We’ve discussed before that there’s no such thing as a healthy natural tan so the FSP goes one step further in helping you figure out which fake tan will work best for your complexion. The first layer of your skin can only absorb a certain amount of DHA, the colourless colouring agent in sunless tanning solution that mimics your natural colour, so professional spray tanners use the scale to determine what percentage would be best to avoid over-development. We bet you didn’t know that there are actually three main bases when it comes to tanning solutions:
- Green neutralises pink skin tones and is perfect for lighter complexions.
- Violet neutralises yellow or olive undertones.
- Brown is perfect for those with already brown or olive-toned skin
Knowing your skin tone and choosing the correct colour will mean you end up with the most healthy and natural-looking glow, without the sun damage!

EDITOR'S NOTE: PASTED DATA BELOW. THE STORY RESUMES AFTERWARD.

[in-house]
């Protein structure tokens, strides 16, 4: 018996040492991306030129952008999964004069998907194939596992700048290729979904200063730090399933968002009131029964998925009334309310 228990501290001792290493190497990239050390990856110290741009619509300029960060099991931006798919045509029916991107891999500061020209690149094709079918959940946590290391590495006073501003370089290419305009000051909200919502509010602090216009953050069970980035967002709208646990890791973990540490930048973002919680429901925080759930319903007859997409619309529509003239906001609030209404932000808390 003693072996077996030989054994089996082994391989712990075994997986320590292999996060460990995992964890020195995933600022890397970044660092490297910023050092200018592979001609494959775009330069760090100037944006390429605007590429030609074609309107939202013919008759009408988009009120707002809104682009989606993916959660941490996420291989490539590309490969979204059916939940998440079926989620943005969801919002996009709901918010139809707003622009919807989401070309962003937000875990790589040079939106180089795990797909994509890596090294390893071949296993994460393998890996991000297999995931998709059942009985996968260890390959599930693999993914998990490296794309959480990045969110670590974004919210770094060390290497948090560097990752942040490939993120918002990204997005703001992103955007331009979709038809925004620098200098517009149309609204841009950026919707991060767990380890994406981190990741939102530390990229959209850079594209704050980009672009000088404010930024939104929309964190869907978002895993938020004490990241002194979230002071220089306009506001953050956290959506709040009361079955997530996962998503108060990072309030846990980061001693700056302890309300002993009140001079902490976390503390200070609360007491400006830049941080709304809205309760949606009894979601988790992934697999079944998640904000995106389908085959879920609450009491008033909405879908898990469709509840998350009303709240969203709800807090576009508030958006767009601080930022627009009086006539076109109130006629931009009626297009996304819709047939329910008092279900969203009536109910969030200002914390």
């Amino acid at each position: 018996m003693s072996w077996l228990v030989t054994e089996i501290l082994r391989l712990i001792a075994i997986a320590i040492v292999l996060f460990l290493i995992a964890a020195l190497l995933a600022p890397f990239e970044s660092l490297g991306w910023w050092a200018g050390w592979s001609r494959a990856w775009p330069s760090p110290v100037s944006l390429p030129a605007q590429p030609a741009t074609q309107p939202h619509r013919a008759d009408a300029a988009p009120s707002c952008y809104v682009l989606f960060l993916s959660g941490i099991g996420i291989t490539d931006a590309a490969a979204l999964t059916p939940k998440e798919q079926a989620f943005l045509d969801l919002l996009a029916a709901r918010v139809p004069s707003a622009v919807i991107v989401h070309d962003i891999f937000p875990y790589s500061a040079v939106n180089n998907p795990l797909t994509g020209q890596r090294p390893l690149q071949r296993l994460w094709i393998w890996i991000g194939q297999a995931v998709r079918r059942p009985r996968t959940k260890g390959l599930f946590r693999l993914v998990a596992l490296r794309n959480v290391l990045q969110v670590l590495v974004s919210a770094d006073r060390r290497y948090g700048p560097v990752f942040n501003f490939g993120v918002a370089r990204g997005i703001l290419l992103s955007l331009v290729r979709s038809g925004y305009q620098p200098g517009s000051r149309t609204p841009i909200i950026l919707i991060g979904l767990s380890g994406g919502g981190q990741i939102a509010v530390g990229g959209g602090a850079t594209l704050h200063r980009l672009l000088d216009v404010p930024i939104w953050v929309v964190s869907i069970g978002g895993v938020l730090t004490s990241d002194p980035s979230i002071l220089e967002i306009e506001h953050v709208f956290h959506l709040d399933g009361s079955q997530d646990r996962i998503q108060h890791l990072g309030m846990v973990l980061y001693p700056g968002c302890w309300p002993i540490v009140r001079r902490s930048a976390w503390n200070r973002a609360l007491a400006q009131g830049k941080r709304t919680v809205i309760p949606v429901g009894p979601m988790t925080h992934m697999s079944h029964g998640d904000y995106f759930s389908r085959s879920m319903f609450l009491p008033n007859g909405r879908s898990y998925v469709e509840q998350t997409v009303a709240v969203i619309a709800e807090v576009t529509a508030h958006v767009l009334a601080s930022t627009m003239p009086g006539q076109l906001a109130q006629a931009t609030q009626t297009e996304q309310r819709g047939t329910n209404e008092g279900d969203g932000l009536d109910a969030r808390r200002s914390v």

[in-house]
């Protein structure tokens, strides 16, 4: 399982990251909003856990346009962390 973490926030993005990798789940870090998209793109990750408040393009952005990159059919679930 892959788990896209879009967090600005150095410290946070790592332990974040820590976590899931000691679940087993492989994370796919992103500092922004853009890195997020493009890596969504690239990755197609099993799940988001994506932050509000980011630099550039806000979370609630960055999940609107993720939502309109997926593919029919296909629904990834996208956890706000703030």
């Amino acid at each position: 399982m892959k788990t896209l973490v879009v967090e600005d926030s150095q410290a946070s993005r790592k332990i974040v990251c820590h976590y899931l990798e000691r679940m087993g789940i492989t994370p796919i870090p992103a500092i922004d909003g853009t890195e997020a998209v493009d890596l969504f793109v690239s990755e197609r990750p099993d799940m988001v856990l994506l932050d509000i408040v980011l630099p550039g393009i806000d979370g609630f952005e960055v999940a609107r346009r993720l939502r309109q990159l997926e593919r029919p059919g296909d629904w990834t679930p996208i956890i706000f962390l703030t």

Phototherapy VS LED Light Therapy
Phototherapy is a form of treatment that uses artificial ultraviolet light to treat skin conditions. It works by slowing skin cell growth and inflammation to reduce the appearance of inflammation, psoriasis, dermatitis, vitiligo and eczema.
We can hear you asking how UV light can treat skin conditions if it also causes premature aging and skin cancer so hear us out! You know by now that the sun produces UV light and too much exposure can damage your skin. While the UV light used in phototherapy is the same type of light emitted from the sun, it’s actually controlled to prevent skin damage. There are a few different types of phototherapy which include broadband UVB, narrow-band UVB, PUVA and lasers.
You might have also heard phototherapy referred to as light therapy, this is slightly different because it uses Light Emitted Diode (LEDs) which don’t contain UV rays so it’s non-invasive and perfect for regular use. There are different types of LED lights available to treat different conditions but here are a few of the most common:
- Blue Light Therapy: Blue LED lights are similar to the lights emitted from your cell phone which gives off a blue hue. It’s often used to treat jaundice and helps acne by targeting the sebaceous glands that can lead to oily skin and acne if overactive.